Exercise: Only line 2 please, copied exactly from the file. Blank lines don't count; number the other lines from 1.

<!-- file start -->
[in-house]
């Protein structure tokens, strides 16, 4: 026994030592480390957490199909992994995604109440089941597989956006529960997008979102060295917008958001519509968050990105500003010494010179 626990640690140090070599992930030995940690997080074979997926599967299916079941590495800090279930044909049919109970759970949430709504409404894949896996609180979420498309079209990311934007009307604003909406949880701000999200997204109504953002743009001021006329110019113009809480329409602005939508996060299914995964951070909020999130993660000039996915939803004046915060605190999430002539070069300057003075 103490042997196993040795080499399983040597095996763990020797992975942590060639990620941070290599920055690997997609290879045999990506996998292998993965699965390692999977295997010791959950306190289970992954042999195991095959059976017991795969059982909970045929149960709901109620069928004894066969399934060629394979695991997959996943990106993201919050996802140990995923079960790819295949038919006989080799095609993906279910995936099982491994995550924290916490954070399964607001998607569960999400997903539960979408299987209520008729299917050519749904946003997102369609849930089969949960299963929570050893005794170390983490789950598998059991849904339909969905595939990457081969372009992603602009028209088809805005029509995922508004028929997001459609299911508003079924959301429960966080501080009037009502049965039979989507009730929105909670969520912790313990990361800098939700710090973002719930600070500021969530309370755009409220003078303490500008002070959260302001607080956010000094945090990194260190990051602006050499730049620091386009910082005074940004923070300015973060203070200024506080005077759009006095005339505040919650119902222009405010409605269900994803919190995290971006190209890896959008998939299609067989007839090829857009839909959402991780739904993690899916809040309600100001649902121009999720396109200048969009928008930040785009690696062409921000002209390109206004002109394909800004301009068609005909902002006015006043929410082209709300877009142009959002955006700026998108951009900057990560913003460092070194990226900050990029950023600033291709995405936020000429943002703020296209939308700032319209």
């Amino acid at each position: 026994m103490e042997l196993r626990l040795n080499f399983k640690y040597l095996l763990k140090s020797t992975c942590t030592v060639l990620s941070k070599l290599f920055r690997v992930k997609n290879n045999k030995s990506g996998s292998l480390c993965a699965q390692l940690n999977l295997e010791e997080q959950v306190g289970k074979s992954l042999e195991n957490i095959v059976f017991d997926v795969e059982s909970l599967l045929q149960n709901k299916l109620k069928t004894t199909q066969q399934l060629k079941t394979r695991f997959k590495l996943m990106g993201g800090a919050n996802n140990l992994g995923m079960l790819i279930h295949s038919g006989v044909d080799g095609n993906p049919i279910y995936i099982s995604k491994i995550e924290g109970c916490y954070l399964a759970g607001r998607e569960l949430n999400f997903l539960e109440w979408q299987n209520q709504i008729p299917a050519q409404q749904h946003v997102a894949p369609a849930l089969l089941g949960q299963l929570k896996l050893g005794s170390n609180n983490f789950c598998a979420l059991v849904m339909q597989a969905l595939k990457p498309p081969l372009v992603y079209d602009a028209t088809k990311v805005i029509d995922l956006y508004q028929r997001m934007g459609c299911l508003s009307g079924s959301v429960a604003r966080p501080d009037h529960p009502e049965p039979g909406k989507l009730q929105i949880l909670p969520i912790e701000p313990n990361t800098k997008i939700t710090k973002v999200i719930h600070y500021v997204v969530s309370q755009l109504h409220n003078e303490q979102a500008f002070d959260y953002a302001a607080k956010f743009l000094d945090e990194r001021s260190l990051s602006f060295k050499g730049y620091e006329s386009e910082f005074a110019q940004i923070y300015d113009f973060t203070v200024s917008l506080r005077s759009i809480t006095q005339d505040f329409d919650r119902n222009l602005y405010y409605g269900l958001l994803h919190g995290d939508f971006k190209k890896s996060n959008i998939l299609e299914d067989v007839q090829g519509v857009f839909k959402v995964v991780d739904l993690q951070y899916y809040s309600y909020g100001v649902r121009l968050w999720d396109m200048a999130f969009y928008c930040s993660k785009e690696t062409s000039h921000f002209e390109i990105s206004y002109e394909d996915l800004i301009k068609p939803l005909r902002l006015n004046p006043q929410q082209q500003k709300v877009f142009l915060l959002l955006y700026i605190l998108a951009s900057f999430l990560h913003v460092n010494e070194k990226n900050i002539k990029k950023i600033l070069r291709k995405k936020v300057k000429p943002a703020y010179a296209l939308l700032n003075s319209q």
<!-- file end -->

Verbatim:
């Protein structure tokens, strides 16, 4: 026994030592480390957490199909992994995604109440089941597989956006529960997008979102060295917008958001519509968050990105500003010494010179 626990640690140090070599992930030995940690997080074979997926599967299916079941590495800090279930044909049919109970759970949430709504409404894949896996609180979420498309079209990311934007009307604003909406949880701000999200997204109504953002743009001021006329110019113009809480329409602005939508996060299914995964951070909020999130993660000039996915939803004046915060605190999430002539070069300057003075 103490042997196993040795080499399983040597095996763990020797992975942590060639990620941070290599920055690997997609290879045999990506996998292998993965699965390692999977295997010791959950306190289970992954042999195991095959059976017991795969059982909970045929149960709901109620069928004894066969399934060629394979695991997959996943990106993201919050996802140990995923079960790819295949038919006989080799095609993906279910995936099982491994995550924290916490954070399964607001998607569960999400997903539960979408299987209520008729299917050519749904946003997102369609849930089969949960299963929570050893005794170390983490789950598998059991849904339909969905595939990457081969372009992603602009028209088809805005029509995922508004028929997001459609299911508003079924959301429960966080501080009037009502049965039979989507009730929105909670969520912790313990990361800098939700710090973002719930600070500021969530309370755009409220003078303490500008002070959260302001607080956010000094945090990194260190990051602006050499730049620091386009910082005074940004923070300015973060203070200024506080005077759009006095005339505040919650119902222009405010409605269900994803919190995290971006190209890896959008998939299609067989007839090829857009839909959402991780739904993690899916809040309600100001649902121009999720396109200048969009928008930040785009690696062409921000002209390109206004002109394909800004301009068609005909902002006015006043929410082209709300877009142009959002955006700026998108951009900057990560913003460092070194990226900050990029950023600033291709995405936020000429943002703020296209939308700032319209």